At first glance, the island city-state of Singapore is the “city without a hinterland”. Certainly, it is the city whose production grounds and vital resources lie beyond national borders. The economic incorporation of hinterland territories in Malaysia, Indonesia, Southern Asia and beyond, has remained both a necessity and a profitable opportunity for Singapore.
In contrast to standard representations of cities as self-propelled economic powerhouses, the project Hinterland—Singapore Beyond the Border tracks the wide-ranging flows of food, water, energy, sand, and labor-power that support this growing urban centre.
As essential resources of architectural production and urbanization, this exhibition focus on two of Singapore’s key resources: Sand and Labour. While sand is used in the construction industry as well as for large scale land reclamation projects, workers from all over Southeast Asia are temporarily hosted in Singapore to supply their labour power. Both resources are paradigmatic cases to study the hinterland of architectural production—territories of extraction and accumulation as well as spaces of material flows. They reveal architectures, and potential projects, that are beyond the usual scope of architectural practitioners.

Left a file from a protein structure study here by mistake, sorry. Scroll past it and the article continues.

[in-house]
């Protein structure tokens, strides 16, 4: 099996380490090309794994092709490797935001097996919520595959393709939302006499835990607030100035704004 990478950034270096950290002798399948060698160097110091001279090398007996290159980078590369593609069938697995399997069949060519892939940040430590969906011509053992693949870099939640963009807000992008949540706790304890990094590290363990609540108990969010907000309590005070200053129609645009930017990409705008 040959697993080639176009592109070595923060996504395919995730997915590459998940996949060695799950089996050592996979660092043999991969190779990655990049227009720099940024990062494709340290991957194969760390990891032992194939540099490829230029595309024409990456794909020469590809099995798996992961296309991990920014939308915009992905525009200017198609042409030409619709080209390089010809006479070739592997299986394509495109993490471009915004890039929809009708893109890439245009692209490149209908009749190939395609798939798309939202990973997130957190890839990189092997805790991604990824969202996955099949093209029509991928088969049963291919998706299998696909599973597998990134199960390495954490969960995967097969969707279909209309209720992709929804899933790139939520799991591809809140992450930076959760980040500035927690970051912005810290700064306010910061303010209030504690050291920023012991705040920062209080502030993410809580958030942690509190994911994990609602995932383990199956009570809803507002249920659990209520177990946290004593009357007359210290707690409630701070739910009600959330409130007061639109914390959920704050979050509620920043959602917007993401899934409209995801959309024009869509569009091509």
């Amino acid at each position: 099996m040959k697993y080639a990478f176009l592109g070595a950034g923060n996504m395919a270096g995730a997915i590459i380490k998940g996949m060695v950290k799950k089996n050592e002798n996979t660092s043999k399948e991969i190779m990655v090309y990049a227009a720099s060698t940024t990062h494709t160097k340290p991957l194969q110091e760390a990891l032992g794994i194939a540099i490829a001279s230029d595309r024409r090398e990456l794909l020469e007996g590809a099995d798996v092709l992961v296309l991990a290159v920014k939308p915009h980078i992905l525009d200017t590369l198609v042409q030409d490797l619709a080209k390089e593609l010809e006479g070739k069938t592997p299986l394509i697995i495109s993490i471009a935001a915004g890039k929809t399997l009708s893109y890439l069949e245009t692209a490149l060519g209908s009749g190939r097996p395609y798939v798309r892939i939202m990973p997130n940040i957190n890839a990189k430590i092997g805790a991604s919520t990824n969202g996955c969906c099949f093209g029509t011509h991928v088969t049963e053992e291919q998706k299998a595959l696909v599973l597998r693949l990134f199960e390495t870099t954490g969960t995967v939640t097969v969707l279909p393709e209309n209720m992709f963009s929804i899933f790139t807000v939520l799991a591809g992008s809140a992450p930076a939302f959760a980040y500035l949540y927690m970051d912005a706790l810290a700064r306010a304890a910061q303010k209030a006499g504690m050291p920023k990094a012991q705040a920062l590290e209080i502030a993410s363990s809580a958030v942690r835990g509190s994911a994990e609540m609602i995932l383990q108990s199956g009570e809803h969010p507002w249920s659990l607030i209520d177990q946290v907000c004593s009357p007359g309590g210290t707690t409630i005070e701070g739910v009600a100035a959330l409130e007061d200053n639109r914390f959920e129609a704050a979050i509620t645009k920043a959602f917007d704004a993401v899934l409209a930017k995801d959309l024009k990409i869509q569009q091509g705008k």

In this contribution, the Architecture of Territory at ETH Zurich problematises the role of design, which overlooks exploitative practices in the production of both architecture and territory. In turn, it provides insights that enable architects and designers to critically engage with urgent urban transformations in the hinterlands.
"Much of the work of architecture takes place before and after the actual act of construction, as architects probe the conditions governing the territories in which they are intervening. In a process similar to that of investigative journalism, they collect pieces of evidence, analyse them and synthesise them into a narrative.
The exhibition Under the Radar presents an international overview of significant research projects dealing with this investigative form of architecture." (S AM)